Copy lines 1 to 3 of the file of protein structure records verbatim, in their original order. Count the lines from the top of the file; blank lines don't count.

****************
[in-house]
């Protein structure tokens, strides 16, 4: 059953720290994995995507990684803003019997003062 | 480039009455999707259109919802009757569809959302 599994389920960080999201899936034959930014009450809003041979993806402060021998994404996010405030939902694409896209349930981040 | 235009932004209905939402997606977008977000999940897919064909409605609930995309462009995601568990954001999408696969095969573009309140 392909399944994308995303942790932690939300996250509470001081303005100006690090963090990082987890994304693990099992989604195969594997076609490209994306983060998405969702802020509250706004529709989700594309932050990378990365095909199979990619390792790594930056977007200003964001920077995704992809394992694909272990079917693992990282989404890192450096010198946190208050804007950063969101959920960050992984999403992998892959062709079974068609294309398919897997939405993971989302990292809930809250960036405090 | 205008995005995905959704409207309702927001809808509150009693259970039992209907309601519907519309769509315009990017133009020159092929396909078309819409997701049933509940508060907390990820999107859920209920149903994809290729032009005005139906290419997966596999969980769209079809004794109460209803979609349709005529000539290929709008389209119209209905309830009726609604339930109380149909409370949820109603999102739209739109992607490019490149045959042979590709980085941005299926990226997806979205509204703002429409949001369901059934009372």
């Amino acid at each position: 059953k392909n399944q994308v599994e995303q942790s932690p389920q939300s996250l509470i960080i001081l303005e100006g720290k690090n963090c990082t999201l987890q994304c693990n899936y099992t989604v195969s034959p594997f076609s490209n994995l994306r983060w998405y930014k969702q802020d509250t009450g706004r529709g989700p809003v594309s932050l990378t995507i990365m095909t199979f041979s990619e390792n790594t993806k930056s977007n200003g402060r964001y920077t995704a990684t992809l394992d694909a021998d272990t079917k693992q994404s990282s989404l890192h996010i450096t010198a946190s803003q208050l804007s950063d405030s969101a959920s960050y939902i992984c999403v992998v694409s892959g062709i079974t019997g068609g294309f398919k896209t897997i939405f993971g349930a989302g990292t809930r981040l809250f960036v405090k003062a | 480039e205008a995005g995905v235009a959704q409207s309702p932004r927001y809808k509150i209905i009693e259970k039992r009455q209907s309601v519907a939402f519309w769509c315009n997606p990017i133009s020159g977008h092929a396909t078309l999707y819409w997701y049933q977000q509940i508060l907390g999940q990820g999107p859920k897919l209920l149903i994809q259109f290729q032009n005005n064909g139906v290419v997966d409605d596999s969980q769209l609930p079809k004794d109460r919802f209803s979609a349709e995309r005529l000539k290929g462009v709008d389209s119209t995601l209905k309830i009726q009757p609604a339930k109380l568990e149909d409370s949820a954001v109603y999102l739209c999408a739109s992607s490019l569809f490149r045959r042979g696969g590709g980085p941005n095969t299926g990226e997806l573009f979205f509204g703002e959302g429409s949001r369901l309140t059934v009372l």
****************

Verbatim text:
[in-house]
């Protein structure tokens, strides 16, 4: 059953720290994995995507990684803003019997003062 | 480039009455999707259109919802009757569809959302 599994389920960080999201899936034959930014009450809003041979993806402060021998994404996010405030939902694409896209349930981040 | 235009932004209905939402997606977008977000999940897919064909409605609930995309462009995601568990954001999408696969095969573009309140 392909399944994308995303942790932690939300996250509470001081303005100006690090963090990082987890994304693990099992989604195969594997076609490209994306983060998405969702802020509250706004529709989700594309932050990378990365095909199979990619390792790594930056977007200003964001920077995704992809394992694909272990079917693992990282989404890192450096010198946190208050804007950063969101959920960050992984999403992998892959062709079974068609294309398919897997939405993971989302990292809930809250960036405090 | 205008995005995905959704409207309702927001809808509150009693259970039992209907309601519907519309769509315009990017133009020159092929396909078309819409997701049933509940508060907390990820999107859920209920149903994809290729032009005005139906290419997966596999969980769209079809004794109460209803979609349709005529000539290929709008389209119209209905309830009726609604339930109380149909409370949820109603999102739209739109992607490019490149045959042979590709980085941005299926990226997806979205509204703002429409949001369901059934009372």
């Amino acid at each position: 059953k392909n399944q994308v599994e995303q942790s932690p389920q939300s996250l509470i960080i001081l303005e100006g720290k690090n963090c990082t999201l987890q994304c693990n899936y099992t989604v195969s034959p594997f076609s490209n994995l994306r983060w998405y930014k969702q802020d509250t009450g706004r529709g989700p809003v594309s932050l990378t995507i990365m095909t199979f041979s990619e390792n790594t993806k930056s977007n200003g402060r964001y920077t995704a990684t992809l394992d694909a021998d272990t079917k693992q994404s990282s989404l890192h996010i450096t010198a946190s803003q208050l804007s950063d405030s969101a959920s960050y939902i992984c999403v992998v694409s892959g062709i079974t019997g068609g294309f398919k896209t897997i939405f993971g349930a989302g990292t809930r981040l809250f960036v405090k003062a | 480039e205008a995005g995905v235009a959704q409207s309702p932004r927001y809808k509150i209905i009693e259970k039992r009455q209907s309601v519907a939402f519309w769509c315009n997606p990017i133009s020159g977008h092929a396909t078309l999707y819409w997701y049933q977000q509940i508060l907390g999940q990820g999107p859920k897919l209920l149903i994809q259109f290729q032009n005005n064909g139906v290419v997966d409605d596999s969980q769209l609930p079809k004794d109460r919802f209803s979609a349709e995309r005529l000539k290929g462009v709008d389209s119209t995601l209905k309830i009726q009757p609604a339930k109380l568990e149909d409370s949820a954001v109603y999102l739209c999408a739109s992607s490019l569809f490149r045959r042979g696969g590709g980085p941005n095969t299926g990226e997806l573009f979205f509204g703002e959302g429409s949001r369901l309140t059934v009372l």